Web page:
In this article we will cover common problems in Raspberry Pi and resolving issues.
Different errors that we have are as follows:
- Boot problem
- Video/Display issues
- Audio Issues
- Network Problems
If you have issue in booting your Raspberry Pi there are few things that you should try. Probability of hardware issue is very less.
- First check all connections. Most likely video output is not connected correctly. Try changing the HDMI cable
- Try different power supply.
- If above 2 are fine then most likely the issue is in SD card. Try flashing new Raspberry pi OS. You can try on a new/spare SD card and to rule out hardware problem.
- You can identify some issues based on the Onboard LED flash. Refer the following table to identify the issue.
|Generic failure to boot
|start*.elf not found
|Kernel image not found
|In HALT state
|Partition not FAT
|Failed to read from partition
|Extended partition not FAT
|File signature/hash mismatch - Pi 4
|SPI EEPROM error - Pi 4
|SPI EEPROM is write protected - Pi 4
|Unsupported board type
|Fatal firmware error
|Power failure type A
|Power failure type B
Most common display issues are with incorrect display settings. Raspberry Pi may be outputting video at a resolution your display cannot understand. Ccheck what resolution settings your
- If you have access from another computer you can use tvservice command as follows:
tvservice -s # displays the current HDMI status, including mode and resolution
tvservice -m # CEA lists supported CEA modes
tvservice -m # DMT lists supported DMT modes
From SSH you can run following command.
sudo raspi-config And select ‘2 Display Options > Default Monitor preferred resolution’. or the supported resolution returned by tvservice.
2. If you do not have access to SSH.
Remove the microSD card from Raspberry Pi and attach it to a working computer. From boot folder edit config.txt file. Uncomment this line (remove the ‘#’ at the front):# uncomment if you get no picture on HDMI for a default “safe” mode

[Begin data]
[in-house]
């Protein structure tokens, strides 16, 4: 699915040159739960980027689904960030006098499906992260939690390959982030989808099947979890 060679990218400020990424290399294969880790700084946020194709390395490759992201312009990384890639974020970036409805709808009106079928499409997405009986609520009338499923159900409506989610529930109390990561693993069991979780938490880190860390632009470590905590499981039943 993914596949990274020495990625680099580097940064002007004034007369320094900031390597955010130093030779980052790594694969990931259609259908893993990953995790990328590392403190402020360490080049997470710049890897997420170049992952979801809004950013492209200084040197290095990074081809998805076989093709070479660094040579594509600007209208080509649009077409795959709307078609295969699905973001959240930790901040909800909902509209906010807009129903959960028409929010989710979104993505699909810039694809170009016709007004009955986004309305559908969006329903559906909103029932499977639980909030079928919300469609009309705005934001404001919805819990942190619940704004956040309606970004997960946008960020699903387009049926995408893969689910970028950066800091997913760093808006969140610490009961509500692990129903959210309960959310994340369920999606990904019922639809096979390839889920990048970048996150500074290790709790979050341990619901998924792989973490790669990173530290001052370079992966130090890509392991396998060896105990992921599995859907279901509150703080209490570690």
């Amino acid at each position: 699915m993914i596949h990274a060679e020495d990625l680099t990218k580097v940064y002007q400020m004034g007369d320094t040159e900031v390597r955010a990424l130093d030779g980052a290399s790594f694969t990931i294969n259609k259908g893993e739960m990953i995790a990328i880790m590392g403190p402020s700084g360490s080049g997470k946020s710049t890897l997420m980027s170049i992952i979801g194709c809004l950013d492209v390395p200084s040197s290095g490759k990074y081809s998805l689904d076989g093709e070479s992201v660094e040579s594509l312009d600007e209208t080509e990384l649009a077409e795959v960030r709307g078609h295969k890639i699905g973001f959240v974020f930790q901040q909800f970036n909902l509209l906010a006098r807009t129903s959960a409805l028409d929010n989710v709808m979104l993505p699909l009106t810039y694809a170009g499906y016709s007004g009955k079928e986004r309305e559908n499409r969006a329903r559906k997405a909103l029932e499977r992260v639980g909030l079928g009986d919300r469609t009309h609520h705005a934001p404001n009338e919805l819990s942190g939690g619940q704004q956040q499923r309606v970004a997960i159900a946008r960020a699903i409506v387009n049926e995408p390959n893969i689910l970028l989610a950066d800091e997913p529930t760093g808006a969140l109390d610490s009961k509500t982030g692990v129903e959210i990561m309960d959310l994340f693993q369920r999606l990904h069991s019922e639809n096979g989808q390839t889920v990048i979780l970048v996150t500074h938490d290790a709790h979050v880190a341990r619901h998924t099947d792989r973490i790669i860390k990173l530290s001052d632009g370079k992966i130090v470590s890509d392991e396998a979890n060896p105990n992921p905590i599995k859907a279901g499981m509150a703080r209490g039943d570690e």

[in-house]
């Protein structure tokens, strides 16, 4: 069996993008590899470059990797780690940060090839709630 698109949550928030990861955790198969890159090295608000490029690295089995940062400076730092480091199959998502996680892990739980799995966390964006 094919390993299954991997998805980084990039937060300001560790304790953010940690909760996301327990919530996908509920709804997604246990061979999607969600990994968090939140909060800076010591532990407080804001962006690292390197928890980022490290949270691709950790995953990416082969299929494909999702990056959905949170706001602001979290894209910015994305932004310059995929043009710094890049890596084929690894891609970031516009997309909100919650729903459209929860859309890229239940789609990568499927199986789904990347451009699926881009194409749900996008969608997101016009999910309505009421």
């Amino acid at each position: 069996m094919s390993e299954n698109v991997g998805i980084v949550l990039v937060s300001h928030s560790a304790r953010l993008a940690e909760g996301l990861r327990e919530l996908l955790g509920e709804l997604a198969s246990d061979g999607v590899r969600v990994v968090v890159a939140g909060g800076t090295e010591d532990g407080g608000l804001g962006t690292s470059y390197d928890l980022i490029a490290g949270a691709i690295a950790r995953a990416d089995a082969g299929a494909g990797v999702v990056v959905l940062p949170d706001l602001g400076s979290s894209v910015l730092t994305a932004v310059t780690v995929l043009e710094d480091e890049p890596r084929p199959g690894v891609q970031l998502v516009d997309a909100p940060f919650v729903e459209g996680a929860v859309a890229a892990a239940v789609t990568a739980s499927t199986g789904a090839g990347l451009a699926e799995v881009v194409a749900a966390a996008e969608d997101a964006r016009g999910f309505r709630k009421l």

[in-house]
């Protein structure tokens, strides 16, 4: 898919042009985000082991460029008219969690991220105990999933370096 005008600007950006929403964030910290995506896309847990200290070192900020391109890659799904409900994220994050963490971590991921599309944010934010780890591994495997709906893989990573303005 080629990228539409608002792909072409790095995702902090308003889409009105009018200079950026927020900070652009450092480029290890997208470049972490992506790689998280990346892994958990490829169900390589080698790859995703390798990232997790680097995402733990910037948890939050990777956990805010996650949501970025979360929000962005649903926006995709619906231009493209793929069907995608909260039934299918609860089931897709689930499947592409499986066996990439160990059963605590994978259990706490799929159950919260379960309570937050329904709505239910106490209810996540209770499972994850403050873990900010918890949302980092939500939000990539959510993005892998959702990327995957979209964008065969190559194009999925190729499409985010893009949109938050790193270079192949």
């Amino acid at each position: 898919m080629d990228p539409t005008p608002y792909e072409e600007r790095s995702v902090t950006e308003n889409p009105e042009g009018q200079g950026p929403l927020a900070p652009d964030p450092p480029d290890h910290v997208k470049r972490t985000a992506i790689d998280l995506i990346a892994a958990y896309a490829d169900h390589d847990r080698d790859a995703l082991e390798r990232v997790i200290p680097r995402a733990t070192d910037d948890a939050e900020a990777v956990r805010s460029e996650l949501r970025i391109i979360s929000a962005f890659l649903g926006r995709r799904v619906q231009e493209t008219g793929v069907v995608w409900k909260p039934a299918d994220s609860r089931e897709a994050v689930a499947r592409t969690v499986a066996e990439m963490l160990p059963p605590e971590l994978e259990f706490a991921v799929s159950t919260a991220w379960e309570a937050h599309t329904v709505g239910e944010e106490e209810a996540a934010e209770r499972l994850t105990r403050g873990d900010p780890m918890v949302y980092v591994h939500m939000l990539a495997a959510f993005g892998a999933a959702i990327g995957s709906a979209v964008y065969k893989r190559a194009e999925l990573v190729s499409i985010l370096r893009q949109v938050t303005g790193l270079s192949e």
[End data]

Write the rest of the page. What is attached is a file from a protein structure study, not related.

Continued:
You can also use this file to adjust resolution settings, display modes, and other configuration settings.
Raspberry Pi can output audio using HDMI or 3.5 audio jack. Check the audio output settings and try setting the option to the way you are connected – i.e. HDMI for audio output via HDMI, or 3.5 mm for speakers. Right-click the volume icon on the desktop taskbar to brings up the audio output selector and select between the internal audio outputs.
Alternatively, you can also adjust audio settings in raspiconfig.
Select System Options > Audio and choose the option you want.
When using a wired Ethernet connection, Raspberry Pi should connect automatically with no further intervention. Problem occurs mainly when using wifi and also if you are using older Pi with wifi dongle. If connected to GUI, click on the wireless and wired network icon and choose your wireless network from the list of SSIDs. Enter the password in the Pre-shared key field and click OK.
If you are using non GUI mode use raspi-config instead:
Choose ‘1 System Options > S1 Wireless LAN’ and enter the name of the wireless network and the password.
To scan for wireless networks, use the command:
sudo iwlist wlan0 scan
If you have already configured wireless and now it is not working. Follow following steps:
- Restart your Raspberry Pi. Most of the problem will go away on restart.
2. Are other devices connected and working? There is a chance your ISP is having connection troubles.
3. Reconnect your wireless connection
4. If you still have problem, then the issue can be because of some recent update which might have altered you wireless driver. Try reverting your recent updates or fixing the driver issues.